Wen Montivedeo showed up as this week's destination, based on randomly selected map coordinates, I looked forward to Tannat and Steak.
Further research revealed that the Uruguayan national dish, however, is not just steak. It's a steak sandwich, "chivito" (little goat), which costs as much to make at home as anything I've eaten this year.
Soft bread rolls, fillet steak, roasted garlic mayo, bacon, ham (yes really, both), cheese, olives, tomato and several other options). That's a sandwich to eat with a knife and fork.
Uruguay has around 3.3 million residents of which around a half live in Montevideo. It seems like Chivito shops are prevalent, so we had to try it.
To get into the spirit, we watched a YouTube documentary in Spanish and a few other clips to give us a flavour of the region. There is an emphasis on tango, with perhaps the most famous tango tune being written here. While across the Rio Plata in Buenos Aires they claim tango for their own, the Uruguayans would argue that the culture and history is just as strong in their capital.
Mr Purple Teeth was immediately engrossed in his chivito. He looked up occasionally to say "big", "bold", "lovely" and "my kind of wine" in-between ramming mouthfuls of mammoth proportions into his gob. This was not a delicate wine, nor was it a delicate meal. Nevertheless, the partnership worked well, and while it wouldn't be my preference for a Saturday night, the combination was really fun.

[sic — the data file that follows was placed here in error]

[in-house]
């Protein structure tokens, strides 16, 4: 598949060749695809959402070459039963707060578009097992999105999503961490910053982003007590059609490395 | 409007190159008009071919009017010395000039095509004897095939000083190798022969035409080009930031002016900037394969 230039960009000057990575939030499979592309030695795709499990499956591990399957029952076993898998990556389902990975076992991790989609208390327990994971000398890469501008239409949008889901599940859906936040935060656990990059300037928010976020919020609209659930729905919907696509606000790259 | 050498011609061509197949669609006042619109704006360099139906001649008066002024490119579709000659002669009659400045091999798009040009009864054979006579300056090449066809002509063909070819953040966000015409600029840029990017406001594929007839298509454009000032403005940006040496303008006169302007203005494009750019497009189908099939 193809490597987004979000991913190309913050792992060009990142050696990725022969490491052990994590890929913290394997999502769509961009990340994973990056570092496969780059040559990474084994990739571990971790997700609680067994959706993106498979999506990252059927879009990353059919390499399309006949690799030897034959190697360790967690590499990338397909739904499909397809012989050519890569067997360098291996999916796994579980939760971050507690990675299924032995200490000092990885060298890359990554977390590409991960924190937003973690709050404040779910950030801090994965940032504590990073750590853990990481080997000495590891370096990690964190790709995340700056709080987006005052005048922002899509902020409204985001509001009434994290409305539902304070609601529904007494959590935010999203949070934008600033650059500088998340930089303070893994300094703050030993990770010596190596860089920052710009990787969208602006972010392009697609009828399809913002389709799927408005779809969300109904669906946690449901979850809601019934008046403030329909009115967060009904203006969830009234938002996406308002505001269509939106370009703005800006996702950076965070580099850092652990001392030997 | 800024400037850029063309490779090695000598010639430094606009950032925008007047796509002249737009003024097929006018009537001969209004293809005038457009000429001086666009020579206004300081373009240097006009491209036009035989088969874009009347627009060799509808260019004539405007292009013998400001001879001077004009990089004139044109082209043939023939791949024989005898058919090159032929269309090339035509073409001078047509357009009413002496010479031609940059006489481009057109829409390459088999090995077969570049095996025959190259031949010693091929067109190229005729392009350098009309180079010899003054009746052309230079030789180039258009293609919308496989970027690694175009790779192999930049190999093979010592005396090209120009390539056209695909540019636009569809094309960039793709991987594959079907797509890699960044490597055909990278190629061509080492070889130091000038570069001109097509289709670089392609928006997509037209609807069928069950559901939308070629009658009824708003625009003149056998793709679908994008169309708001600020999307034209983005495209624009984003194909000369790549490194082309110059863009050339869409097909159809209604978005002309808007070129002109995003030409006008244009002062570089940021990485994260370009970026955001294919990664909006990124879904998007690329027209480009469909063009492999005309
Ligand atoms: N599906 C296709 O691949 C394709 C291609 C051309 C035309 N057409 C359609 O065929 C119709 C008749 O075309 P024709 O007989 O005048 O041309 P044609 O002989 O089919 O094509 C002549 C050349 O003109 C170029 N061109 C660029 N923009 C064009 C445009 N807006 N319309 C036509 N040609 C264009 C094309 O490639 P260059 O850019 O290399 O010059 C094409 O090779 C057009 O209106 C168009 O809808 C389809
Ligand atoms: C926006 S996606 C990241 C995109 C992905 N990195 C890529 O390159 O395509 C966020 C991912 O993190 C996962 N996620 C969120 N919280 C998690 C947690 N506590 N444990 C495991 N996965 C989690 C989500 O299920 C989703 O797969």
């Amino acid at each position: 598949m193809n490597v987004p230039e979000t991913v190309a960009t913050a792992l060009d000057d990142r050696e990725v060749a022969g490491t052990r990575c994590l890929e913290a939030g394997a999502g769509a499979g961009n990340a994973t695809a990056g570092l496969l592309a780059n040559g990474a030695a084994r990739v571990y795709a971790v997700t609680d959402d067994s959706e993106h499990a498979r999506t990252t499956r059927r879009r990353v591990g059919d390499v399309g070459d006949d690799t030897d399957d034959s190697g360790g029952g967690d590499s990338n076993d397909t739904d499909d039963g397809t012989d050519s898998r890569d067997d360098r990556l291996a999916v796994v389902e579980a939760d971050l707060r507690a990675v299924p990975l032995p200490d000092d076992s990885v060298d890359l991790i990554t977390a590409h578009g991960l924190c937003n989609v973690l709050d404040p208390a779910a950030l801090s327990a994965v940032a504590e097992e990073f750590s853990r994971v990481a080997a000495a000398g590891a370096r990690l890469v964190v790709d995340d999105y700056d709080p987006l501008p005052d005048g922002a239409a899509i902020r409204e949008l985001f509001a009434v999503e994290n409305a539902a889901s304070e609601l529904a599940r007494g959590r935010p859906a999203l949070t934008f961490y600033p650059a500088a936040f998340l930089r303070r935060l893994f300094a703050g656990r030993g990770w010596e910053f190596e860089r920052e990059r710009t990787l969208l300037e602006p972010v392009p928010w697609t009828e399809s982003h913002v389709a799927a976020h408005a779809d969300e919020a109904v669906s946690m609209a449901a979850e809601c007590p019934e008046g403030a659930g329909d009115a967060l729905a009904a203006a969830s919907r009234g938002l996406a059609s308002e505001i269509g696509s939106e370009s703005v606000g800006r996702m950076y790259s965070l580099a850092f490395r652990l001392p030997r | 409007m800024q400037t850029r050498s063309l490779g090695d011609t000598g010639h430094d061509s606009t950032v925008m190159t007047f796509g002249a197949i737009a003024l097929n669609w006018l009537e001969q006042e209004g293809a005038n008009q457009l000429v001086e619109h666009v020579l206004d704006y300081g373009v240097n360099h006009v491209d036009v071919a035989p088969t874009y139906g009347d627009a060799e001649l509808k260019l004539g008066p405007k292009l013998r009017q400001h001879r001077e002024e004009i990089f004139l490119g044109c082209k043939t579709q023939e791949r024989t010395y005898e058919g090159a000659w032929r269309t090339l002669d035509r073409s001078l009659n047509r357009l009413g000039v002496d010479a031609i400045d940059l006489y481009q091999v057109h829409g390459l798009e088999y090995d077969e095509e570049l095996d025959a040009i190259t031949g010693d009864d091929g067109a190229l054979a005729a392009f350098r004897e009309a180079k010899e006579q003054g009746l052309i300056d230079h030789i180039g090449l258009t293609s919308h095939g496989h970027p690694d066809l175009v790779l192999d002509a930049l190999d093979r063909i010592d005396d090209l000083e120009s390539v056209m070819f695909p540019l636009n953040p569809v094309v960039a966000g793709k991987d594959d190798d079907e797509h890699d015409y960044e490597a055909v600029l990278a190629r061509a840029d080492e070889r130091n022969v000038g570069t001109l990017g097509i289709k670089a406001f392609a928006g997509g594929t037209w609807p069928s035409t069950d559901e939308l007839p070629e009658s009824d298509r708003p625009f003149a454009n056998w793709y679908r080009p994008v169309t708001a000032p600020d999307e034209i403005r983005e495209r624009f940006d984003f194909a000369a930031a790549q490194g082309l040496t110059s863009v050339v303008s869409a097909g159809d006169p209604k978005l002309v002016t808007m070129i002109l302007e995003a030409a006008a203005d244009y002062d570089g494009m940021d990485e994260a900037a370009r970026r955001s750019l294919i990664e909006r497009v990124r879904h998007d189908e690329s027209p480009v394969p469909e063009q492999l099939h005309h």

Fried egg, green olives, tomatoes, and Brie de Meaux (which I substituted for the suggested Mozzarella) are not the most obvious partners for red wine.
Despite this, the addition of perfectly cooked (if I say so myself) fillet steak topped with ham and bacon and all wrapped in soft bread, somehow it worked.
Juicy ripe fruit flavours of plum and blackberry mingled with powerful yet round tannins. There is a spicy note and a smokiness that complimented my chargrilled meats. We may not have churrasco, but I got the pan pretty smoking.
Rating: Buy Again
If you love chunky and hefty rustic reds, this one is worthy of a try. I've now had 2 South American Tannats in the last few months and think it is now time to seek out one from Madiran in France, where this grape originated.
Not for the faint hearted, or those with heart disease, despite the high volume of healthy reservatrol in the wine, our "trip" to Montevideo was a lot of fun.
Our next "virtual date" location is Shiraz in Iran. I reckon we may have a nice bottle of Shiraz but it won't be from Iran! Suggestions welcome. Even M&S are going to struggle here!